A Study of Thermal Conductance in Relation to Shell Geometry of Tetraclita Squamosa Japonica (Crustacea: Cirripedia)
Tetraclita squamosa japonica Pilsbry, 1916 is a balanomorph barnacle inhabiting the eulittoral zone of Hong Kong's rocky shores where substrate temperatures approach 40°C during daytime low tides in the summer. The shell wall is a complex structure of several layers of macroscopic, calcareous parietal canals, which together form a considerable thickness. The selective advantage of such a shell construction strategy with respect to thermal tolerance is discussed. The variation in shell geometry of this species is reported; in particular, it was noted that individuals inhabiting horizontal substrates had a reduced relative shell height (shell height : mean base radius) when compared to those on vertical rock faces. This study also found that the thermal conductance of shells of the former group was significantly lower than the latter. The importance of this phenomenon in delaying the onset of evaporative cooling during daytime low tides in the summer is discussed.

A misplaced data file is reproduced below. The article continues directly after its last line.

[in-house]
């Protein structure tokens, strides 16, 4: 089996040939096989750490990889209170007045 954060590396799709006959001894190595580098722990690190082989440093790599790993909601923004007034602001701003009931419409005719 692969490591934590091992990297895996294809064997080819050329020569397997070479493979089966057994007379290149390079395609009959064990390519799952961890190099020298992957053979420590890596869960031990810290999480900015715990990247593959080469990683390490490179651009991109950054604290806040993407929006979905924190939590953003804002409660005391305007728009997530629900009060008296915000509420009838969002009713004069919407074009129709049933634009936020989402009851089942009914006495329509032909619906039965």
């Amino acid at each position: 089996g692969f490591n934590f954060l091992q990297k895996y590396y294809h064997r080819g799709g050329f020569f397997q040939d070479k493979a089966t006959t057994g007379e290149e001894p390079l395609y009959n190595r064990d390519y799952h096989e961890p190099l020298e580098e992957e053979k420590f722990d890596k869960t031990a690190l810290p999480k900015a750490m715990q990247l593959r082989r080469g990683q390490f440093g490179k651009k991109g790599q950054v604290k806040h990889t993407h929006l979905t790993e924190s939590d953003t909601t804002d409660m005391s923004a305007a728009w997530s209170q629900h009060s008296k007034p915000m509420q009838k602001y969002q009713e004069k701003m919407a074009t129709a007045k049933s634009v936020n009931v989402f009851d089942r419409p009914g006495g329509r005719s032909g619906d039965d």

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Document Type: Research Article
Publication date: 1990-07-01
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